Georgia v. Rosenbaum

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Justia Opinion Summary

In one of first impression for the Georgia Supreme Court, the issue this case presented centered on the effect of the State’s delay in obtaining search warrants for data contained in electronic devices when those devices were originally seized in a warrantless, but lawful, manner by police. The trial court suppressed the evidence derived from the devices, relying on persuasive authority from the United States Court of Appeals for the Eleventh Circuit to find that the delay between the seizure of the devices and the issuance of the search warrants for the data contained in them was unreasonable and thus violated appellees’ rights under the Fourth Amendment and Georgia law. The State appealed that decision. The Georgia Supreme Court concluded the analysis developed by the Eleventh Circuit was appropriate, the trial court’s findings of fact were supported by the record, and the trial court did not err in granting the motion to suppress.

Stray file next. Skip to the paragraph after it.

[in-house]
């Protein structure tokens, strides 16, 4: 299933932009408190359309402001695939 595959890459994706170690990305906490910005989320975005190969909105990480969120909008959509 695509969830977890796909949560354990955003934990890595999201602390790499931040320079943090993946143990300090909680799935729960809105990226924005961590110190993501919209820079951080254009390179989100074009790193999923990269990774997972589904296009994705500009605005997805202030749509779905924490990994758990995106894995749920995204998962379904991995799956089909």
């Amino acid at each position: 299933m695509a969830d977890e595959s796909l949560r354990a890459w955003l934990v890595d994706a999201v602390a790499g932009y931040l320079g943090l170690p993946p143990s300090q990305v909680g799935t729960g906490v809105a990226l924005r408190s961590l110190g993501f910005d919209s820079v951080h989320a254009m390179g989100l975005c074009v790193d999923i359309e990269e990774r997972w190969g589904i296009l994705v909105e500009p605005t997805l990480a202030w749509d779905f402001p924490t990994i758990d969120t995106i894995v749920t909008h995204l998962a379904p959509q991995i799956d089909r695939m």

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In the Supreme Court of Georgia Decided: March 11, 2019 S18A1090. THE STATE v. ROSENBAUM et al. BOGGS, Justice. This case considers, for the first time in Georgia, the effect of the State’s delay in obtaining search warrants for data contained in electronic devices when those devices were originally seized in a warrantless, but lawful, manner by police. The trial court suppressed the evidence derived from the devices, relying on persuasive authority from the United States Court of Appeals for the Eleventh Circuit to find that the delay between the seizure of the devices and the issuance of the search warrants for the data contained in them was unreasonable and thus violated appellees’ rights under the Fourth Amendment and Georgia law. From this order, the State appeals. We conclude that the analysis developed by the Eleventh Circuit is appropriate, the trial court’s findings of fact are supported by the record, and the trial court did not err in granting the motion to suppress. We therefore affirm the judgment of the trial court. On November 17, 2015, Laila Daniel, a two-year-old foster child, died while in the care of appellees Jennifer and Joseph Rosenbaum. Appellees were arrested pursuant to a warrant on December 4, 2015 and subsequently charged in a 49-count indictment for Laila’s death and for the alleged physical abuse of M. P., their second foster child and Laila’s biological sister.1 At the time of appellees’ arrest, police seized their iPhones, iPad, and MacBook laptop computer without a warrant. Police eventually obtained seven search warrants for the electronic devices, but the first warrants were not issued until May 26, 2017, 539 days after the devices were seized, and the last such warrants were issued on November 6, 2017, 702 days after the seizure.2 The initial investigation into Laila’s death was handled by the Henry County Police Department, with Detective Aris Thompson assigned as the lead 1 Appellees have since been re-indicted twice. 2 After the Henry County district attorney’s office voluntarily recused itself from the case on January 30, 2017, the Georgia Attorney General assigned the case to both the DeKalb and Cobb County district attorney’s offices. 423 days passed between the seizure of appellees’ property on December 4, 2015 and the reassignment of the case to Cobb and DeKalb County. 116 days passed from the date of the reassignment until the issuance of the first search warrants on May 26, 2017. 2 detective.3 The devices were seized in two separate incidents. First, during the vehicle stop leading to appellees’ arrest, Officer Robert Butera conducted an impound inventory of appellees’ vehicle pursuant to department policy. Officer Butera asked Jennifer Rosenbaum “if there was anything of extreme value” in the vehicle, and she informed him about the iPad and MacBook. Officer Butera retrieved the iPad and MacBook from the vehicle and placed them in the property and evidence room at the Henry County Police Department “for safekeeping.” Officer Butera filled out a property sheet showing that the iPad and MacBook had been placed in the property room. He did not personally hand a copy of the property sheet to Detective Thompson or any other detective involved in the investigation but instead attached it to his report and gave the report to his supervisor, according to his normal procedure. Detective Thompson acknowledged on cross-examination that, when he reviewed reports, he did not “go through the entire document” but only checked to verify that attachments were present as listed on the document. He acknowledged that property sheets could have been in his file, and he failed to read them. 3 Detective Thompson testified that this case was his first homicide investigation and that it was “a bit overwhelming,” but he could “handle it.” 3 The second seizure occurred after the arrest, while appellees were being transported to jail. At that time, Detective Wayne Harrison and his supervisor, Sergeant Peaden, decided that appellees’ cellphones would be secured and preserved incident to their arrest.4 Detective Harrison went to the Henry County Jail and secured the phones, which he placed in the property and evidence room. He listed the purpose of the seizure on the property sheet as “evidence.” He did not personally inform Detective Thompson that the phones had been seized or that they were deposited in the property room, but he included that information in his case notes and attached to his notes copies of the property sheet showing that the devices had been seized. He further testified that case notes and property sheets form part of the case file and that the lead detective receives the originals of everything. Detective Thompson denied knowing that the phones had been seized, although he acknowledged that they were “critical evidence.” He was aware that another detective was “tasked with obtaining phone records,” but he made no inquiry himself as to the whereabouts of the phones nor any effort to 4 Detective Harrison testified about the necessity of securing cell phones via a search incident to arrest, including the need to prevent the destruction of evidence that might generally be located on a phone. Detective Harrison and Detective Thompson also testified about the type of evidence that they believed might be located on these phones. 4 obtain them. The parties dispute the timing and substance of their communications regarding the electronic devices. According to the State, it was not until a hearing on May 23, 2017, 536 days after appellees were arrested, that the current prosecutor became aware of the possible existence of seized electronic devices. However, Detective Thompson acknowledged that, in a meeting in March 2017, the Cobb County assistant district attorney asked him if “any type of technology” had been found in the case and that he was unable to find anything in the file other than a request for appellees’ phone records from the cellular provider.5 Detective Thompson also acknowledged that he was asked to follow up with the property and evidence room and that he did so. However, the person he contacted said that “there wasn’t anything,” so he was “not sure if the person didn’t know how to look it up in the system or they didn’t know what they were doing.” The trial court found that the devices “sat in the evidence room undisturbed until May 26, [2017].” On June 23, 2017, appellees filed a motion seeking forensic examination 5 As noted above, Officer Butera and Detective Harrison testified that the property sheets were attached to their reports and included in Detective Thompson’s case file. 5 of the contents of the devices within a time certain and return of the devices themselves. The trial court held a hearing, at which counsel for appellees asserted that she had, since the beginning, been asking for these tapes, these phones, these computers that were seized from our clients. And about a month ago at the last hearing, I asked Mr. Boring [the Cobb County assistant district attorney] for those items. He said if we’re through with them, we’ll give them to you. And that’s exactly what was said to me a year and a half ago by . . . Blair Mahaffey [the Henry County assistant district attorney]. So I’m asking the Court to consider that we have spent a year and a half without access to the most important pieces of evidence, because that contains pictures, e-mails back and forth between the families, and those are very crucial to our defense. We have not had it. The trial court instructed the State to complete its examination and return the devices within 45 to 60 days. The devices, however, were still not returned, and appellees asserted that, as of the date of their appellate brief in June 2018, all the devices remained in the custody of the State.6 On January 28, 2018, appellees filed a motion in limine and to suppress the evidence recovered from the devices. At the hearing on the motion, counsel for appellees again stated that she had “repeatedly sought the return of their 6 Appellees acknowledged that a copy of the devices’ content has since been served on them. 6 electronic devices” at every court appearance since appellees’ arrest in 2015.7 Specifically, defense counsel stated that she sought the return of the devices from Blair Mahaffey, the Henry County assistant district attorney initially assigned to the case, shortly after appellees’ arrest; again at the March 16, 2016 hearing on the motion to recuse; and again at the September 28, 2016 bond hearing. At the hearing on the motion to suppress, the State questioned Mahaffey regarding whether he had been made aware that the police had custody of the electronic devices, and he responded, “If I was, I do not recall that. My first knowledge that that even existed was when I spoke with you about three weeks ago.” On cross-examination of Mahaffey, the following exchange took place: Q. . . . [I]s it your position as you sit here today that you and I did not have a conversation in Judge McGarity’s courtroom where I asked you about the devices and wanted them back for the Rosenbaums? A. If we had that conversation, I don’t remember, no, ma’am. Q. Okay. So your position here is, you don’t remember whether I spoke to you or not? A. I do not. 7 There was a “Bond Hearing” for Appellee Jennifer Rosenbaum on December 15, 2015; a hearing on “Motion to Recuse the Henry County District Attorney and Staff” on March 16, 2016; a “Bond Hearing” for Appellee Joseph Rosenbaum on September 28, 2016; a “Motions Hearing” on February 21, 2017; and a “Status Hearing” on May 23, 2017. 7 Q. So I might have or I might not have according to you; correct? A. I mean, that is a possibility, but I don’t recall. Q. Those are the two possibilities; correct? A. Okay. An investigator for the DeKalb County district attorney’s office testified that appellees’ attorney asked her at the May 23, 2017 hearing for the return of the electronic devices and that she contacted the Henry County Police Department and was able to locate the devices. The first warrants issued shortly thereafter. The trial court granted the motion to suppress on February 27, 2018, employing the analysis used by the Eleventh Circuit in United States v. Mitchell, 565 F3d 1347, 1350-1351 (11th Cir. 2009), and United States v. Laist, 702 F3d 608, 613-614 (II) (11th Cir. 2012), which the trial court found persuasive, to analyze the effect of government delay in securing a warrant. The trial court concluded that the delay in this case was unreasonable and violated appellees’ Fourth Amendment rights, and it rejected the State’s argument that evidence obtained pursuant to the warrants nevertheless was admissible under the goodfaith exception recognized in United States v. Leon, 468 U. S. 897 (104 SCt 3405, 82 LE2d 677) (1984). In rejecting that argument, the trial court noted that OCGA § 17-5-30, as interpreted by Gary v. State, 262 Ga. 573 (422 SE2d 426) 8 (1992), precludes any application of the Leon exception in Georgia. The trial court therefore granted appellees’ motion to suppress all evidence derived from their electronic devices. The State filed a notice of appeal on March 1, 2018, and an amended notice of appeal on March 8, 2018. 1. As a preliminary matter, we address appellees’ assertion that the State’s appeal should be dismissed because the State failed to comply with the requirements of OCGA § 5-7-1 (a) (5) (B). See Ga. L. 2013, p. 222, effective July 1, 2013. That subsection provides that the State may appeal (5) From an order, decision, or judgment excluding any other evidence to be used by the state at trial on any motion filed by the state or defendant at least 30 days prior to trial and ruled on prior to the impaneling of a jury or the defendant being put in jeopardy, whichever occurs first, if: (A) Notwithstanding the provisions of Code Section 5-6-38, the notice of appeal filed pursuant to this paragraph is filed within two days of such order, decision, or judgment; and (B) The prosecuting attorney certifies to the trial court that such appeal is not taken for purpose of delay and that the evidence is a substantial proof of a material fact in the proceeding[.] The State filed its notice of appeal within two days of the trial court’s order, and the notice recited that it was filed “under the authority of OCGA § 5-7-1 (a) 9 (4).” It did not include the certification required by OCGA § 5-7-1 (a) (5) (B).8 The State contends that it correctly filed its notice of appeal under OCGA § 5-7-1 (a) (4), permitting an appeal “[f]rom an order, decision, or judgment suppressing or excluding evidence illegally seized . . . in the case of motions made and ruled upon prior to the impaneling of a jury or the defendant being put in jeopardy, whichever occurs first.” We agree. In State v. Andrade, 298 Ga. 464 (782 SE2d 665) (2016), we considered a similar assertion that a notice of appeal should have been filed under OCGA § 5-7-1 (a) (5). There, this Court considered the relative scope of OCGA § 5-7-1 (a) (4) and (a) (5) in the context of the grant of a motion to suppress a statement to law enforcement. We first noted that “for nearly forty years, both this Court and the Court of Appeals have acknowledged repeatedly that an appeal from an order suppressing a statement on the ground that it was involuntary or otherwise obtained by unlawful means is properly brought under OCGA § 5-7-1 (a) (4).” Andrade, supra, 298 Ga. at 466. Finding further that nothing in the subsequent 8 At the time of the hearing on February 6, 2018, trial had been set for March 12, and the order granting the motion to suppress was entered on February 27. The State’s filing of the notice of appeal within two days is not necessarily indicative of an intent to file under OCGA § 5-7-1 (a) (5), as it very well could have been based on the trial schedule or an eagerness to proceed with an appeal. 10 enactment of subsection (a) (5) indicated an intent to change or limit the previously settled scope of subsection (a) (4), this Court held: “Just as it did before the enactment of OCGA § 5-7-1 (a) (5), OCGA § 5-7-1 (a) (4) authorizes the State to take appeals from pretrial orders that suppress or exclude ‘evidence on the ground that it was obtained in violation of law.’” Id. at 467, quoting Strickman v. State, 253 Ga. 287, 288 (319 SE2d 864) (1984). In contrast, subsection (a) (5) permits appeals “from orders excluding evidence other than the evidence with which OCGA § 5-7-1 (a) (4) is concerned.” Andrade, supra, 298 Ga. at 466.9 Here, the trial court’s order focused throughout on “evidence derived from [appellees’] electronic devices,” and, after painstaking analysis, concluded that the delay between the State’s obtaining the devices and the issuance of the search warrants was unreasonable and violated appellees’ rights under the 9 This would include, for example, “evidence excluded pursuant to general rules of evidence.” Id. at 465, citing State v. Lynch, 286 Ga. 98, 102 (2) (686 SE2d 244) (2009) (holding that State could not appeal exclusion of similar transaction evidence and denial of motion to reopen evidence under pre-2013 version of OCGA § 5-7-1); see also Berky v. State, 266 Ga. 28, 29 (463 SE2d 891) (1995) (holding that State could not appeal exclusion of videotape under general rules of evidence under pre-2013 version of OCGA § 5-7-1); compare State v. Brown, 298 Ga. 878, 879 (785 SE2d 510) (2016) (appeal of exclusion of indictment naming unrelated parties under OCGA § 5-7-1 (a) (5)). 11 Fourth Amendment and Georgia law. Accordingly, the order expressly excluded “evidence derived from the Defendants’ two iPhones, iPad, and MacBook” pursuant to the unconstitutional and illegal warrants. (Emphasis supplied.) Even though the devices themselves were lawfully seized nearly two years earlier, the lawfulness of the search of the data contained in the devices is a separate and distinct issue.10 And “[e]ven under a strict construction of OCGA § 5-7-1 (a) (4), the State has a direct right of appeal where the trial court grants a pre-trial motion to exclude evidence on the ground that it was obtained illegally [under the wiretap statute].” Anderson v. State, 267 Ga. 116, 117 (1) (475 SE2d 629) (1996).11 The State’s appeal therefore was properly brought under OCGA § 5-710 See Riley v. California, 573 U.S. 373, 401 (IV) (134 SCt 2473, 189 LE2d 430) (2014) (information on cell phone not immune from search, but “a warrant is generally required before such a search, even when a cell phone is seized incident to arrest”); compare Glispie v. State, 300 Ga. 128, 133 (2) n.1 (793 SE2d 381) (2016) (distinguishing Riley because warrant obtained before search of appellant’s phone). 11 Anderson, like Andrade and other decisions of this court, relied upon our opinion in Strickman for the holding that OCGA § 5-7-1 (a) (4) applies to the exclusion of illegally obtained evidence. In Strickman, the appellant contended that (a) (4) applies only to pleadings denominated “motion to suppress” that are filed pursuant to OCGA § 17-5-30. See Strickman, 253 Ga. at 288. This Court rejected the requirement of a specific nomenclature as “runes and sigils,” Tuggle v. Tuggle, 251 Ga. 845 (310 SE2d 224) (1984), and looked at the plain language of OCGA § 5-7-1 (a) (4), holding that “evidence ‘illegally seized’ is seized illegally, whether its seizure violates the provisions of the Fourth Amendment, or, as in this case, laws and regulations respecting the Department of Public Safety.” Strickman, 253 Ga. at 288. It then added the observation that the statute should be construed liberally as “remedial in nature.” Id. More recent opinions of this Court, however, held that OCGA 12 1 (a) (4). 2. We now turn to the trial court’s ruling on appellees’ motion to suppress. In reviewing such a ruling, we apply three fundamental principles: First, when a motion to suppress is heard by the trial judge, that judge sits as the trier of facts. The trial judge hears the evidence, and his findings based upon conflicting evidence are analogous to the verdict of a jury and should not be disturbed by a reviewing court if there is any evidence to support [them]. Second, the trial court’s decision with regard to questions of fact and credibility must be accepted unless clearly erroneous. Third, the reviewing court must construe the evidence most favorably to the upholding of the trial court’s findings and judgment. On numerous occasions the appellate courts of this state have invoked these three principles to affirm trial court rulings that upheld the validity of seizures. These same principles of law apply equally to trial court rulings that are in favor of the defendant. (Citation and footnote omitted.) Miller v. State, 288 Ga. 286, 286-287 (1) (702 SE2d 888) (2010). In Miller, we further noted that this standard of review § 5-7-1 is to be construed strictly against the State. See, e.g., Andrade, 298 Ga. at 464, citing State v. Cash, 298 Ga. 90, 91 (1) (a) (779 SE2d 603) (2015). To the extent that the statement that OCGA § 5-7-1 is to be construed liberally may be considered a holding and not dicta, this Court’s more recent statements impliedly overruled this portion of Strickman. See White v. State, __ Ga. __, slip op. at 20 n. 10, (Case No. S18G0365, decided Feb. 4, 2019) (“When a high court finds discordant opinions among its own horizontal precedents . . . [the court] generally follows its decision in the most recent case, which must have tacitly overruled any truly inconsistent holding”) (Citations and punctuation omitted.). And, as we observed in Johnson v. State, 304 Ga. 369, 373 (2) (818 SE2d 601) (2018), the General Assembly in Ga. L. 2013, p. 222, §§ 3, 21 enacted OCGA § 5-7-6 (“This chapter shall be liberally construed to effectuate the purposes stated in this chapter”) and made it applicable to offenses which occur on or after July 1, 2013. 13 requires us to focus on the findings of fact made by the trial court in its order and the evidence supporting those findings, rather than other evidence gleaned from the record, construing it in favor of upholding the trial court’s order. See id. at 289 (2).12 While, as noted above, no Georgia authority addresses the question raised in this appeal, the Eleventh Circuit has established a substantial body of law on this issue, issuing more opinions on the question of unreasonable delay than any other federal circuit cited by the parties or the trial court. Though these decisions are not binding, this Court may consider them as persuasive authority. See Perez v. State, 283 Ga. 196, 198 (657 SE2d 846) (2008). We agree with the trial court that the analytical framework established by the Eleventh Circuit is reasonable, comprehensive, and thorough, and we adopt it for the analysis of this issue. In Mitchell, supra, the Eleventh Circuit considered unreasonable delay in obtaining a search warrant, using as its starting point the United States Supreme Court’s holding in United States v. Jacobsen, 466 U. S. 109 (104 SCt 1652, 80 LE2d 85) (1984), that “a seizure lawful at its inception can nevertheless violate 12 The State asserts that a de novo standard of review must be applied here. However, as Miller explicitly notes, that standard is inapplicable to a trial court’s findings of fact on disputed evidence or credibility issues. 288 Ga. at 287-288 (1). 14 the Fourth Amendment because its manner of execution unreasonably infringes possessory interests protected by the Fourth Amendment’s prohibition on ‘unreasonable searches.’” Id. at 124 (III), citing United States v. Place, 462 U. S. 696, 709 (III) (103 SCt 2637, 77 LE2d 110) (1983). From this, the Eleventh Circuit reasoned that even a seizure based on probable cause is unconstitutional if the police act with unreasonable delay in securing a warrant. The reasonableness of the delay is determined in light of all the facts and circumstances, and on a case-by-case basis. The reasonableness determination will reflect a careful balancing of governmental and private interests. (Citations, punctuation, and parenthetical omitted.) Mitchell, supra, 565 F3d at 1350-1351. Balancing the “substantial possessory interest” of the defendant in his computer hard drive against the fact that “there was no compelling justification for the [21-day] delay” in seeking a warrant for examination of its contents, the court concluded that the defendant’s motion to suppress should have been granted and reversed the district court. Id. at 1352. The Eleventh Circuit further elaborated on this analysis in Laist, supra, establishing a framework for balancing governmental and private interests under the “totality of the circumstances”: 15 In the past, courts have identified several factors highly relevant to this inquiry: first, the significance of the interference with the person’s possessory interest; second, the duration of the delay; third, whether or not the person consented to the seizure; and fourth, the government’s legitimate interest in holding the property as evidence. (Citations and parenthetical omitted.) 702 F3d at 613-614 (II). As the trial court noted, Laist and other decisions elaborate on these four factors, but “[g]iven the complex interactions of these factors, this balancing calculus is fact-intensive.” Id. at 614 (II). The factors may overlap or be inapplicable to a particular case, depending upon the trial court’s analysis of the totality of the relevant circumstances. Here, the trial court relied upon the Laist factors to complete this task. In reviewing the trial court’s decision, we review its factual findings for clear error and its legal conclusions de novo. Kennebrew v. State, 304 Ga. 406, 409 (819 SE2d 37 (2018). (a) Significance of interference with possessory interest. The trial court noted that federal courts, in evaluating this factor, have considered the degree of possessory interest in the subject property, the duration of the delay as it affects that interest, and the efforts of defendants to secure the return of the items. 16 The State concedes that appellees have a substantial possessory interest in the electronic devices, given the significance of personal computers and similar devices, such as cell phones or tablets, as “unique possession[s] . . . in which individuals may have a particularly powerful possessory interest.” Laist, supra, 702 F3d at 614 (II) (computer and hard drives); United States v. Burgard, 675 F3d 1029, 1034 (II) (B) (7th Cir. 2012) (cell phone). See also Riley v. California, 573 U.S. 373, 393-397 (III) (B) (1) (134 SCt 2473, 189 LE2d 430) (2014). Nor does the State contend that the length of the delay – approximately a year and a half – militates in its favor with respect to this factor. The State argues, however, that the trial court erred in finding appellees’ demands for the return of their property “sufficiently robust” to prevent any diminishment of their interest in the property. In Burgard, the Seventh Circuit observed, [I]t can be revealing to see whether the person from whom the item was taken ever asserted a possessory claim to it – perhaps by checking on the status of the seizure or looking for assurances that the item would be returned. If so, this would be some evidence (helpful, though not essential) that the seizure in fact affected her possessory interests. [Cit.] 675 F3d at 1033 (II) (A). 17 The State asserts that no evidence in the record supports the trial court’s finding. But this assertion overlooks the long-standing rule that, with regard to a hearing, [a]ttorneys are officers of the court and a statement to the court in their place is prima facie true and needs no further verification unless the same is required by the court or the opposite party. . . . See also Rank v. Rank, 287 Ga. 147, 149 [(2)] (695 SE2d 13) (2010) (“In the absence of an objection, counsel’s evidentiary proffers to the trial court during a hearing will be treated on appeal as the equivalent of evidence.”) (Citations, punctuation, and emphasis omitted.) Sherman v. City of Atlanta, 293 Ga. 169, 173-174 (4) (744 SE2d 689) (2013); see also Anthony v. State, 298 Ga. 827, 830 (2) (785 SE2d 277) (2016) (attorney’s proffer not proper substitute for evidence when State objected and insisted on proof). The State neither objected nor offered opposing evidence at the hearing on June 23, 2017, when defense counsel stated that she had been seeking the return of the devices for a year and a half. Counsel made a similar statement at the hearing on appellees’ motion to suppress, and while the State did not object to her statement, it did offer testimony from one witness, the original assistant district attorney, whose testimony – as the trial court noted – was not a positive denial that the request 18 occurred but rather a lack of recollection.13 The State did not call any other witness to testify that no such request occurred. In addition, the unsuccessful inquiry by Detective Thompson to the property and evidence room on March 23, 2017 was made only a few days after the March 16 hearing on the motion to recuse, one of the occasions on which appellees’ counsel stated that she requested return of the devices. Some evidence of appellees’ demands therefore was presented, sufficient to avoid diminishing their possessory interest. Moreover, as Laist notes, even if a possessory interest was diminished, “the Fourth Amendment still obligated the [State] to diligently obtain a warrant. [Cit.]” 702 F3d. at 616 (II). (b) Duration of delay. The trial court found that the duration of the delay in this case “weighed strongly in favor of the Defendants.” Here, the delay between seizure of the devices and searches of their contents pursuant to the warrants was significantly longer than the delay in cases decided by the Eleventh Circuit and cases from 13 While the State argues that we can infer from other portions of this witness’ testimony that defense counsel made no demand, in reviewing the trial court’s order we look to the findings in that order, not other evidence, and we do not revisit the credibility judgments of the trial court. Miller, supra, 288 Ga. at 286-287 (1). 19 other circuits upon which the Eleventh Circuit and the trial court relied.14 The State in its appellate brief cites several additional cases, but none involved so lengthy a delay, and the circumstances underlying the delays differ substantially from those presented in the case before us.15 Moreover, in each of those cases, 14 Decisions cited by the trial court in addition to Mitchell, supra, 565 F3d at 1351 (finding Fourth Amendment violation where delay was 21 days), and Laist, supra, 702 F3d at 613 (II) (no violation where delay was 25 days), include Burgard, supra, 675 F3d at 1030 (same, six days); United States v. Stabile, 633 F3d 219, 235 (III) (A) (3) (3rd Cir. 2011) (same, three months); United States v. Martin, 157 F3d 46, 54 (II) (B) (2nd Cir. 1998) (same, 11 days); United States v. Mayomi, 873 F2d 1049, 1054 (II) (7th Cir. 1989) (same, 48 hours). See also United States v. Morgan, 713 Fed. Appx. 829 (11th Cir. 2017) (17 days); United States v. Brooks, 648 Fed. Appx. 791 (11th Cir. 2016) (ten months); United States v. Sparks, 806 F3d 1323 (11th Cir. 2015) (23 days); United States v. Calixte, 591 Fed. Appx. 929 (11th Cir. 2015) (11 months); United States v. Shaw, 531 Fed. Appx. 946 (11th Cir. 2013) (three months); United States v. Emanuel, 440 Fed. Appx. 881 (11th Cir. 2011) (34 days); United States v. Whaley, 415 Fed. Appx. 129 (11th Cir. 2011) (indeterminate but approximately three months); United States v. Vallimont, 378 Fed. Appx. 972 (11th Cir. 2010) (45 days). 15 In United States v. Gregoire, 638 F3d 962 (8th Cir. 2011), a laptop was searched one year after its seizure, but was seized pursuant to a warrant that specifically authorized the seizure of “financial records . . . and all computers on the property.” The Eighth Circuit agreed with the district court that this warrant “clearly contemplates at least a limited search of the computer’s contents without the need of a second warrant.” (Punctuation omitted.) Id. at 967-968 (I) (A). In United States v. Howe, 545 Fed. Appx. 64 (2nd Cir. 2013), affirming the district court’s denial of the defendant’s motion to suppress, the police officer swore out an application for a state search warrant the day after seizing the computer but did not obtain the federal warrant until 13 months later. In United States v. Christie, 717 F3d 1156 (10th Cir. 2013), the Tenth Circuit affirmed the district court, holding inter alia that a five-month delay was reasonable because the computer was seized with the consent of the defendant’s husband and the defendant did not object. And in United States v. Phillips, 2017 U.S. Dist. LEXIS 199720 (E.D. Mo. Nov. 6, 2017), a magistrate judge determined that Phillips, a federal probationer, had consented to various conditions of probation, including permitting the search of his computers and informing his probation officer of the acquisition of any computers or electronic equipment, including cell phones. After Phillips reoffended, concurrent state and federal investigations were opened. The magistrate considered that the 20 the trial court made the fact-specific determination that the delay was reasonable. In contrast, in cases involving no earlier warrant, consent, or agreement under a probation order, and no other extenuating factors such as complexity of investigation, lack of manpower, or other showing of police diligence justifying delay, the delay complained of is measured in days or weeks – rather than months. The State claims that the trial court erred in “tucking away” the analysis of the State’s conduct into the Laist delay factor. That contention is without merit. The trial court considered the State’s conduct both in its analysis of delay and at the conclusion of its analysis. In addition, the Eleventh Circuit in Laist was not as methodical in its approach as the trial court was in the order before us, and it followed no strict sequence in its consideration of the four factors, once it outlined them. But it is apparent that the Laist court considered the diligence of the police in the context of possible factors contributing to the delay in obtaining a warrant – including the scope of the investigation and complexity “seven-week period between the seizure and the subsequent search by state law enforcement officials, and a six-week period between the receipt of the phones by federal agents and their application for a federal search warrant,” was not unreasonable delay under the circumstances. Id. at 31-32. 21 of the warrant, the personnel available, and conflicting demands on the investigators’ time, see 702 F3d at 614 (II) – and concluded that the delay was not caused by lack of diligence on part of the police. See id. at 617 (II). Here, in contrast, the State made no showing of particular complexity, difficulty in drafting the warrant, or competing demands on a limited number of officers. Instead, the trial court found multiple errors, failures, and oversights on the part of the State with respect to investigating or even accounting for the devices. Despite the specific listing of each device in the property booking sheets attached to separate reports by Officer Butera and Detective Harrison, which Detective Thompson acknowledged he had in his file but did not read, and despite requests by appellees and at least one direct request to the property and evidence room, police “inexplicably” did not find the devices in their own property and evidence room until after the May 23, 2017 hearing, although the devices had been there since the time of appellees’ arrest in 2015. The trial court’s conclusion that “the State did not diligently pursue its investigation as it relates to the content of these devices” is amply supported by the record. (c) Consent or lack of consent to the seizure. The State asserts that “the trial court properly found that this factor was 22 irrelevant to this analysis, as Appellees did not consent to the seizure,” and appellees do not argue this point.16 (d) The State’s legitimate interest in holding the property as evidence. The State agrees with the trial court that “this factor weighs strongly in favor of the State,” and appellees do not address this point. (e) Conclusion. In its conclusion, the trial court balanced all these factors, finding: There was a significant interference with Defendants’ possessory interests in their property over the course of the 539-day delay it took for the State to begin to examine it. This delay did not result from the complexities of the case nor any overriding circumstances, but from oversights that caused the State not to pursue their investigation into the contents of the devices with sufficient diligence. While the State’s interest in holding Defendants’ property as evidence is very high, this Court finds that there was an unreasonable delay between the seizure of their property and the issuance of search warrants and that this delay violated Defendants’ Fourth Amendment rights. 16 Consent to a search could, on the one hand, affect the calculation of the period of delay, see, e.g., Laist, 702 F3d at 616 (II), or diminish a party’s possessory interest in the property. Id. at 618 (II), citing United States v. Stabile, 633 F3d 219, 235 (III.A.3) (3rd Cir. 2011) (“[W]here a person consents to search and seizure, no possessory interest has been infringed because valid consent, by definition, requires voluntary tender of property.” (Footnote omitted)). But it also seems likely that a complete lack of consent, rather than a revocation of consent after a period of time, as in Laist, could be weighed in favor of a defendant, just as the giving of consent is weighed in favor of the government. Here, the trial court considered appellees’ requests for return of their property in the context of their possessory interest. 23 “Here, the totality of the circumstances confirms the [trial] court’s well-reasoned conclusion.” Laist, supra, 702 F3d at 618-619.17 3. The State asserts that the trial court should have denied the motion to suppress, even if the search warrants were invalid, because the officers sought the warrants in good faith. This Court has held, however, that OCGA § 17-5-30 17 The State also complains of the trial court’s factfinding on three additional points, claiming cumulative error. None of those points are directly pertinent to the trial court’s decision. The State first complains that the trial court erred in finding that “[o]n May 23, 2017, formally and on the record during a hearing, Defendants requested the return of their property,” because the transcript of that hearing does not contain such a request. No decision, however, requires that a defendant’s request for the return of property be made formally and on the record during a hearing. Such a request may be made by letter, Laist, supra, 702 F3d at 611 (I) (A), or even by merely “checking on the status of the seizure or looking for assurances,” Burgard, supra, 675 F3d at 1033 (II) (A). Moreover, an investigator for the DeKalb County district attorney’s office testified that she was present at the hearing on May 23, 2017, when “defense counsel asked us if she could have her clients’ cell phones and computers back.” In addition, appellees filed a motion seeking return of their property on June 23, 2017. Second, the State complains that the trial court incorrectly found that “[Investigator] Lucas asked [Detective] Thompson to take a second look for the devices,” while it was actually Investigator Lucas who instituted the search. However, even assuming that the question of which State actor eventually contacted the property and evidence room is at all relevant, the testimony of Investigator Lucas that she “spoke with Detective Thompson and eventually got to the point where [she] spoke with someone at Henry County police property, and they were able to confirm that they did have those items” is not inconsistent with the trial court’s findings. Finally, the State complains of the trial court’s finding that the State, as of the time of the trial court’s order, was “still unable to recover the records from the Defendants’ computer,” even though the prosecutor declared at a January 9, 2018 hearing that defense counsel had been provided with a disc containing an “in case view” and “mirror image” of the data. But at the hearing on the motion to suppress, Investigator Lucas’ successor testified that the computer was given to another investigator to extract the data, and that “he may still be working on it, to be honest.” This provides some evidence to support the trial court’s finding. 24 precludes application of the Leon good-faith exception in Georgia. See Gary v. State, 262 Ga. 573 (422 SE2d 426) (1992). The State urges, as it did in the trial court, that Gary should be overruled and we should recognize the good-faith exception established by federal case law in Leon, supra, 468 U. S. at 913-919 (III), and its progeny. But the circumstances here are not like those in Leon, in which officers acted in objectively reasonable reliance on a neutral magistrate’s determination of probable cause pursuant to an affidavit providing some evidence thereof. Id. at 926 (IV). Nor is this a situation such as that presented in Herring v. United States, 555 U. S. 135 (129 SCt 695, 172 LE2d 496) (2009), in which officers obtained evidence in “objectively reasonable reliance” on an arrest warrant from another county, unaware that the warrant had been recalled because the neighboring county sheriff’s database still showed it as active. Id. at 146 (II) (B) (4). The circumstances here more closely resemble those in Burgard, supra, in which the Seventh Circuit determined that the Leon good-faith exception would not apply to an unreasonable delay in obtaining a search warrant, observing that “[a] well-trained officer is presumed to be aware that a seizure must last no longer than reasonably necessary for the police, acting with diligence, to obtain 25 a warrant. When police fail to act with such diligence, exclusion will typically be the appropriate remedy.” (Citation and punctuation omitted.) 675 F3d at 1036 (III). The Seventh Circuit also noted: Furthermore, removing this sort of police misconduct from the ambit of the exclusionary rule would have significant implications: it would eliminate the rule’s deterrent effect on unreasonably long seizures. Police could seize any item—a phone, a computer, a briefcase, or even a house—for an unreasonably long time without concern for the consequences, evidentiary and otherwise. Id. at 1035 (III). The State has cited no decision allowing a good-faith exception to a seizure determined to be unreasonably long in circumstances similar to those in Burgard or in the case before us, where the facts of the case call reasonable reliance and diligence into question. Therefore, even if we decide to revisit Gary at some point, this is not the case in which to undertake that analysis.18 Judgment affirmed. All the Justices concur. 18 We note that this Court has recently granted a petition for certiorari in which we have asked the parties to address whether the Court should continue to follow Gary. See Mobley v. State, S18C1546 (cert. granted Mar. 4, 2019.) 26